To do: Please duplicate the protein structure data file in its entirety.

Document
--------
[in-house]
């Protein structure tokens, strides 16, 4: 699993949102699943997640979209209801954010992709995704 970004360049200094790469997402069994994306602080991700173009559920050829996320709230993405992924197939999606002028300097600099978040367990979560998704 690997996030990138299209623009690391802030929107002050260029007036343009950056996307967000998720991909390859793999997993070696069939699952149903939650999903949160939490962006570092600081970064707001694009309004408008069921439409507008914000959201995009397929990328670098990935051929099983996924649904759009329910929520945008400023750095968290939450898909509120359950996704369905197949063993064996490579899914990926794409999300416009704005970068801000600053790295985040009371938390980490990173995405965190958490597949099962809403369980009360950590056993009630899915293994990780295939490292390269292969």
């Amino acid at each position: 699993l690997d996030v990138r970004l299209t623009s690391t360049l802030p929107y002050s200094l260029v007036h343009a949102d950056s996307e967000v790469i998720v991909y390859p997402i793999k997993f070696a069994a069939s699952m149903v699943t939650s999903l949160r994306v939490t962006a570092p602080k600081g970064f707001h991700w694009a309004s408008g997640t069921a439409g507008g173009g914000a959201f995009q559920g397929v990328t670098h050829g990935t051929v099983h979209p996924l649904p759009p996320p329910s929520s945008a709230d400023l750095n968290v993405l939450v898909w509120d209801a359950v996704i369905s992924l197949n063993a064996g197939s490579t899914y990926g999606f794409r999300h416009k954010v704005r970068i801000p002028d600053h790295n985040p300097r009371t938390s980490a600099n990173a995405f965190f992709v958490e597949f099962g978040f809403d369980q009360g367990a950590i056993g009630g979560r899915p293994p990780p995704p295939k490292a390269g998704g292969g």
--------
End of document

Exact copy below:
[in-house]
């Protein structure tokens, strides 16, 4: 699993949102699943997640979209209801954010992709995704 970004360049200094790469997402069994994306602080991700173009559920050829996320709230993405992924197939999606002028300097600099978040367990979560998704 690997996030990138299209623009690391802030929107002050260029007036343009950056996307967000998720991909390859793999997993070696069939699952149903939650999903949160939490962006570092600081970064707001694009309004408008069921439409507008914000959201995009397929990328670098990935051929099983996924649904759009329910929520945008400023750095968290939450898909509120359950996704369905197949063993064996490579899914990926794409999300416009704005970068801000600053790295985040009371938390980490990173995405965190958490597949099962809403369980009360950590056993009630899915293994990780295939490292390269292969």
């Amino acid at each position: 699993l690997d996030v990138r970004l299209t623009s690391t360049l802030p929107y002050s200094l260029v007036h343009a949102d950056s996307e967000v790469i998720v991909y390859p997402i793999k997993f070696a069994a069939s699952m149903v699943t939650s999903l949160r994306v939490t962006a570092p602080k600081g970064f707001h991700w694009a309004s408008g997640t069921a439409g507008g173009g914000a959201f995009q559920g397929v990328t670098h050829g990935t051929v099983h979209p996924l649904p759009p996320p329910s929520s945008a709230d400023l750095n968290v993405l939450v898909w509120d209801a359950v996704i369905s992924l197949n063993a064996g197939s490579t899914y990926g999606f794409r999300h416009k954010v704005r970068i801000p002028d600053h790295n985040p300097r009371t938390s980490a600099n990173a995405f965190f992709v958490e597949f099962g978040f809403d369980q009360g367990a950590i056993g009630g979560r899915p293994p990780p995704p295939k490292a390269g998704g292969g």